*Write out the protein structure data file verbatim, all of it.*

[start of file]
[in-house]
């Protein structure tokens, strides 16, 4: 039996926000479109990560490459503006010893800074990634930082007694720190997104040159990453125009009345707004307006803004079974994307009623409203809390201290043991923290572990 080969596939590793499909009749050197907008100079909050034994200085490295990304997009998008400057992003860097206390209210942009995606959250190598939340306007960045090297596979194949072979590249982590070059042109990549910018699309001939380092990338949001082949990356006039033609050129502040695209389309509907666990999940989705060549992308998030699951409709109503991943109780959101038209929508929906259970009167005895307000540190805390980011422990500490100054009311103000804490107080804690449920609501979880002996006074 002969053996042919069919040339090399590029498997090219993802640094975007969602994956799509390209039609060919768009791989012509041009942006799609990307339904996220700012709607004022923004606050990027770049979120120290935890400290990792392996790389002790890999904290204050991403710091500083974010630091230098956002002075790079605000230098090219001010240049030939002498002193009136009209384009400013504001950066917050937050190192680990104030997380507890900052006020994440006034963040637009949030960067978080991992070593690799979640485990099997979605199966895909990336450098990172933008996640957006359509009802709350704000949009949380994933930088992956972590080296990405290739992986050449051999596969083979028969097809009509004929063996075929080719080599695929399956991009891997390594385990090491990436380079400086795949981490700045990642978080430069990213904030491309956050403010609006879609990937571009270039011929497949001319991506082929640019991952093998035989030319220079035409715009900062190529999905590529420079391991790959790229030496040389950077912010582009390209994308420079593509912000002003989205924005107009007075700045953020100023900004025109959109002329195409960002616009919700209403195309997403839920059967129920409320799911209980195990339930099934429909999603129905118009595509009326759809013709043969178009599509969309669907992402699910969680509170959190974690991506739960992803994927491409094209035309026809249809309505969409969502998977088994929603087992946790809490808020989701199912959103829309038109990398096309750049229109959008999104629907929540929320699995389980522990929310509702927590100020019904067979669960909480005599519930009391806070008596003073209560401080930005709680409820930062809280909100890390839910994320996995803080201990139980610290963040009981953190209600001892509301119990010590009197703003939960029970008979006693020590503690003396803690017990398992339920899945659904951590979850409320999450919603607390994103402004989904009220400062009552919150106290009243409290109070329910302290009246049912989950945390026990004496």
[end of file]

[in-house]
């Protein structure tokens, strides 16, 4: 039996926000479109990560490459503006010893800074990634930082007694720190997104040159990453125009009345707004307006803004079974994307009623409203809390201290043991923290572990 080969596939590793499909009749050197907008100079909050034994200085490295990304997009998008400057992003860097206390209210942009995606959250190598939340306007960045090297596979194949072979590249982590070059042109990549910018699309001939380092990338949001082949990356006039033609050129502040695209389309509907666990999940989705060549992308998030699951409709109503991943109780959101038209929508929906259970009167005895307000540190805390980011422990500490100054009311103000804490107080804690449920609501979880002996006074 002969053996042919069919040339090399590029498997090219993802640094975007969602994956799509390209039609060919768009791989012509041009942006799609990307339904996220700012709607004022923004606050990027770049979120120290935890400290990792392996790389002790890999904290204050991403710091500083974010630091230098956002002075790079605000230098090219001010240049030939002498002193009136009209384009400013504001950066917050937050190192680990104030997380507890900052006020994440006034963040637009949030960067978080991992070593690799979640485990099997979605199966895909990336450098990172933008996640957006359509009802709350704000949009949380994933930088992956972590080296990405290739992986050449051999596969083979028969097809009509004929063996075929080719080599695929399956991009891997390594385990090491990436380079400086795949981490700045990642978080430069990213904030491309956050403010609006879609990937571009270039011929497949001319991506082929640019991952093998035989030319220079035409715009900062190529999905590529420079391991790959790229030496040389950077912010582009390209994308420079593509912000002003989205924005107009007075700045953020100023900004025109959109002329195409960002616009919700209403195309997403839920059967129920409320799911209980195990339930099934429909999603129905118009595509009326759809013709043969178009599509969309669907992402699910969680509170959190974690991506739960992803994927491409094209035309026809249809309505969409969502998977088994929603087992946790809490808020989701199912959103829309038109990398096309750049229109959008999104629907929540929320699995389980522990929310509702927590100020019904067979669960909480005599519930009391806070008596003073209560401080930005709680409820930062809280909100890390839910994320996995803080201990139980610290963040009981953190209600001892509301119990010590009197703003939960029970008979006693020590503690003396803690017990398992339920899945659904951590979850409320999450919603607390994103402004989904009220400062009552919150106290009243409290109070329910302290009246049912989950945390026990004496």